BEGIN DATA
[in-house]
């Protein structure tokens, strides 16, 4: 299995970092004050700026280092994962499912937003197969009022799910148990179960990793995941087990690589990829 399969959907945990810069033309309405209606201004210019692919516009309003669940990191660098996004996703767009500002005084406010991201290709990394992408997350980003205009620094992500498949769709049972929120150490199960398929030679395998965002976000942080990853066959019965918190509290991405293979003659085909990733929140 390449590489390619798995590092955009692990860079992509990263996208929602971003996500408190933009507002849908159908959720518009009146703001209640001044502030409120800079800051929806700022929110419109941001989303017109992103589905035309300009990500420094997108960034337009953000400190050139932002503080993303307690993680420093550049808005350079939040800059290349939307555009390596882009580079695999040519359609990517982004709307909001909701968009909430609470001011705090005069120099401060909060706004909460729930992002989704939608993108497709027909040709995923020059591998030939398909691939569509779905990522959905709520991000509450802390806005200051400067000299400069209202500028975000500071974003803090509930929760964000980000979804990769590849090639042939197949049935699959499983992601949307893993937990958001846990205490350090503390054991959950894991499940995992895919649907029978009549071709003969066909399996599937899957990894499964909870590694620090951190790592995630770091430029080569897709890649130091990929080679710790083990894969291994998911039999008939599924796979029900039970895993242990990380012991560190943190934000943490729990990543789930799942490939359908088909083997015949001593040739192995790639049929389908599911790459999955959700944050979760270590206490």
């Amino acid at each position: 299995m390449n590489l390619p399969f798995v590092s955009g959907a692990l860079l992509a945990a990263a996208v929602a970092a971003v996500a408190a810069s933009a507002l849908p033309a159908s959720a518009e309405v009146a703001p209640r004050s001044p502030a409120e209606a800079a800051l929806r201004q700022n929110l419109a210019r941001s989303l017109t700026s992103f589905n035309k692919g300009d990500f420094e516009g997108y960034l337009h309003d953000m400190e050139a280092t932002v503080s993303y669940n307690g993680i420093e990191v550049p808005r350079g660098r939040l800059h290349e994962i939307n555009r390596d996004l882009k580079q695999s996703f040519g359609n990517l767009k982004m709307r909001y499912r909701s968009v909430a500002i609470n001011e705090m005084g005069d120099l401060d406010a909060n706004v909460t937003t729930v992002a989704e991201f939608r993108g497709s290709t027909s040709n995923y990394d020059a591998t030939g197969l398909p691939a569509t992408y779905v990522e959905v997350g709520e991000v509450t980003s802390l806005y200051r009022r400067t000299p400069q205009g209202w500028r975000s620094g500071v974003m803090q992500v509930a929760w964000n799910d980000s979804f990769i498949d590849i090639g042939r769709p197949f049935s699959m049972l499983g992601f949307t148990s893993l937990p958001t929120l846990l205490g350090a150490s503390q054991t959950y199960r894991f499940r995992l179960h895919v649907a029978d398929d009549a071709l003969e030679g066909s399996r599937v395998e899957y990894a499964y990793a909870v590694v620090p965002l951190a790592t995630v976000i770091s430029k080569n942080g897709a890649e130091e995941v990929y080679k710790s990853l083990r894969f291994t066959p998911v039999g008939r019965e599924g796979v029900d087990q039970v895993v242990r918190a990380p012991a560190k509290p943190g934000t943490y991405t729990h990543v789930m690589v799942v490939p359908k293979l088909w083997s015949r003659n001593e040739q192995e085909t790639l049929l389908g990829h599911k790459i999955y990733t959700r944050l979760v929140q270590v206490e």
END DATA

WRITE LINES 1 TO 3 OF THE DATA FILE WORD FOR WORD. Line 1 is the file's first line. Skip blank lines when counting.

[in-house]
């Protein structure tokens, strides 16, 4: 299995970092004050700026280092994962499912937003197969009022799910148990179960990793995941087990690589990829 399969959907945990810069033309309405209606201004210019692919516009309003669940990191660098996004996703767009500002005084406010991201290709990394992408997350980003205009620094992500498949769709049972929120150490199960398929030679395998965002976000942080990853066959019965918190509290991405293979003659085909990733929140 390449590489390619798995590092955009692990860079992509990263996208929602971003996500408190933009507002849908159908959720518009009146703001209640001044502030409120800079800051929806700022929110419109941001989303017109992103589905035309300009990500420094997108960034337009953000400190050139932002503080993303307690993680420093550049808005350079939040800059290349939307555009390596882009580079695999040519359609990517982004709307909001909701968009909430609470001011705090005069120099401060909060706004909460729930992002989704939608993108497709027909040709995923020059591998030939398909691939569509779905990522959905709520991000509450802390806005200051400067000299400069209202500028975000500071974003803090509930929760964000980000979804990769590849090639042939197949049935699959499983992601949307893993937990958001846990205490350090503390054991959950894991499940995992895919649907029978009549071709003969066909399996599937899957990894499964909870590694620090951190790592995630770091430029080569897709890649130091990929080679710790083990894969291994998911039999008939599924796979029900039970895993242990990380012991560190943190934000943490729990990543789930799942490939359908088909083997015949001593040739192995790639049929389908599911790459999955959700944050979760270590206490």
């Amino acid at each position: 299995m390449n590489l390619p399969f798995v590092s955009g959907a692990l860079l992509a945990a990263a996208v929602a970092a971003v996500a408190a810069s933009a507002l849908p033309a159908s959720a518009e309405v009146a703001p209640r004050s001044p502030a409120e209606a800079a800051l929806r201004q700022n929110l419109a210019r941001s989303l017109t700026s992103f589905n035309k692919g300009d990500f420094e516009g997108y960034l337009h309003d953000m400190e050139a280092t932002v503080s993303y669940n307690g993680i420093e990191v550049p808005r350079g660098r939040l800059h290349e994962i939307n555009r390596d996004l882009k580079q695999s996703f040519g359609n990517l767009k982004m709307r909001y499912r909701s968009v909430a500002i609470n001011e705090m005084g005069d120099l401060d406010a909060n706004v909460t937003t729930v992002a989704e991201f939608r993108g497709s290709t027909s040709n995923y990394d020059a591998t030939g197969l398909p691939a569509t992408y779905v990522e959905v997350g709520e991000v509450t980003s802390l806005y200051r009022r400067t000299p400069q205009g209202w500028r975000s620094g500071v974003m803090q992500v509930a929760w964000n799910d980000s979804f990769i498949d590849i090639g042939r769709p197949f049935s699959m049972l499983g992601f949307t148990s893993l937990p958001t929120l846990l205490g350090a150490s503390q054991t959950y199960r894991f499940r995992l179960h895919v649907a029978d398929d009549a071709l003969e030679g066909s399996r599937v395998e899957y990894a499964y990793a909870v590694v620090p965002l951190a790592t995630v976000i770091s430029k080569n942080g897709a890649e130091e995941v990929y080679k710790s990853l083990r894969f291994t066959p998911v039999g008939r019965e599924g796979v029900d087990q039970v895993v242990r918190a990380p012991a560190k509290p943190g934000t943490y991405t729990h990543v789930m690589v799942v490939p359908k293979l088909w083997s015949r003659n001593e040739q192995e085909t790639l049929l389908g990829h599911k790459i999955y990733t959700r944050l979760v929140q270590v206490e």